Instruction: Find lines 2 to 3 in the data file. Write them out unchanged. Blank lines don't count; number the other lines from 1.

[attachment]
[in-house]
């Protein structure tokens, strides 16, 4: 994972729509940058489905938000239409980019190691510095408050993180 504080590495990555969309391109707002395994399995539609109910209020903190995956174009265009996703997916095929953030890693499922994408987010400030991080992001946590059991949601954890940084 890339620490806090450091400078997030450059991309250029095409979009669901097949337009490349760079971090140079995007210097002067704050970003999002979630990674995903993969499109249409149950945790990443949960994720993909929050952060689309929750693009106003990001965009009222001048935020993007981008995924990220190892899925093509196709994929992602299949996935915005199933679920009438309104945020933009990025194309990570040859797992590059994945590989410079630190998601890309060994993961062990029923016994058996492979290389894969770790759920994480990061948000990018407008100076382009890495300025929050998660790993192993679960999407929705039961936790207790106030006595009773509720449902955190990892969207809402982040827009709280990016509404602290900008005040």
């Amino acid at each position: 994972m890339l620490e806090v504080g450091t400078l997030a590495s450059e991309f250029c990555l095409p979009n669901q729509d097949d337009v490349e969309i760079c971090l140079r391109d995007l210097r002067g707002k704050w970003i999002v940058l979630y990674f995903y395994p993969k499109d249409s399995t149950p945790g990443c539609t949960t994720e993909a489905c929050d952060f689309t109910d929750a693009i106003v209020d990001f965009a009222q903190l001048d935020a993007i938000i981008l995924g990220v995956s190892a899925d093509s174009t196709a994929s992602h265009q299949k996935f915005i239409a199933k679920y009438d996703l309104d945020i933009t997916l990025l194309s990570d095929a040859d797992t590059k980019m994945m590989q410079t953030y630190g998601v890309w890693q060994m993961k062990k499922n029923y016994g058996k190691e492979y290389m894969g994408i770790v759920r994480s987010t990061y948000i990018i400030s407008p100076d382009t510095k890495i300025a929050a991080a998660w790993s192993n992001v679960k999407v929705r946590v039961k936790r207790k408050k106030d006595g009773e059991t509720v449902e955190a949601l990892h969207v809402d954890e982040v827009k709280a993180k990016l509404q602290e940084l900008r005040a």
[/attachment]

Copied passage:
């Protein structure tokens, strides 16, 4: 994972729509940058489905938000239409980019190691510095408050993180 504080590495990555969309391109707002395994399995539609109910209020903190995956174009265009996703997916095929953030890693499922994408987010400030991080992001946590059991949601954890940084 890339620490806090450091400078997030450059991309250029095409979009669901097949337009490349760079971090140079995007210097002067704050970003999002979630990674995903993969499109249409149950945790990443949960994720993909929050952060689309929750693009106003990001965009009222001048935020993007981008995924990220190892899925093509196709994929992602299949996935915005199933679920009438309104945020933009990025194309990570040859797992590059994945590989410079630190998601890309060994993961062990029923016994058996492979290389894969770790759920994480990061948000990018407008100076382009890495300025929050998660790993192993679960999407929705039961936790207790106030006595009773509720449902955190990892969207809402982040827009709280990016509404602290900008005040």
């Amino acid at each position: 994972m890339l620490e806090v504080g450091t400078l997030a590495s450059e991309f250029c990555l095409p979009n669901q729509d097949d337009v490349e969309i760079c971090l140079r391109d995007l210097r002067g707002k704050w970003i999002v940058l979630y990674f995903y395994p993969k499109d249409s399995t149950p945790g990443c539609t949960t994720e993909a489905c929050d952060f689309t109910d929750a693009i106003v209020d990001f965009a009222q903190l001048d935020a993007i938000i981008l995924g990220v995956s190892a899925d093509s174009t196709a994929s992602h265009q299949k996935f915005i239409a199933k679920y009438d996703l309104d945020i933009t997916l990025l194309s990570d095929a040859d797992t590059k980019m994945m590989q410079t953030y630190g998601v890309w890693q060994m993961k062990k499922n029923y016994g058996k190691e492979y290389m894969g994408i770790v759920r994480s987010t990061y948000i990018i400030s407008p100076d382009t510095k890495i300025a929050a991080a998660w790993s192993n992001v679960k999407v929705r946590v039961k936790r207790k408050k106030d006595g009773e059991t509720v449902e955190a949601l990892h969207v809402d954890e982040v827009k709280a993180k990016l509404q602290e940084l900008r005040a």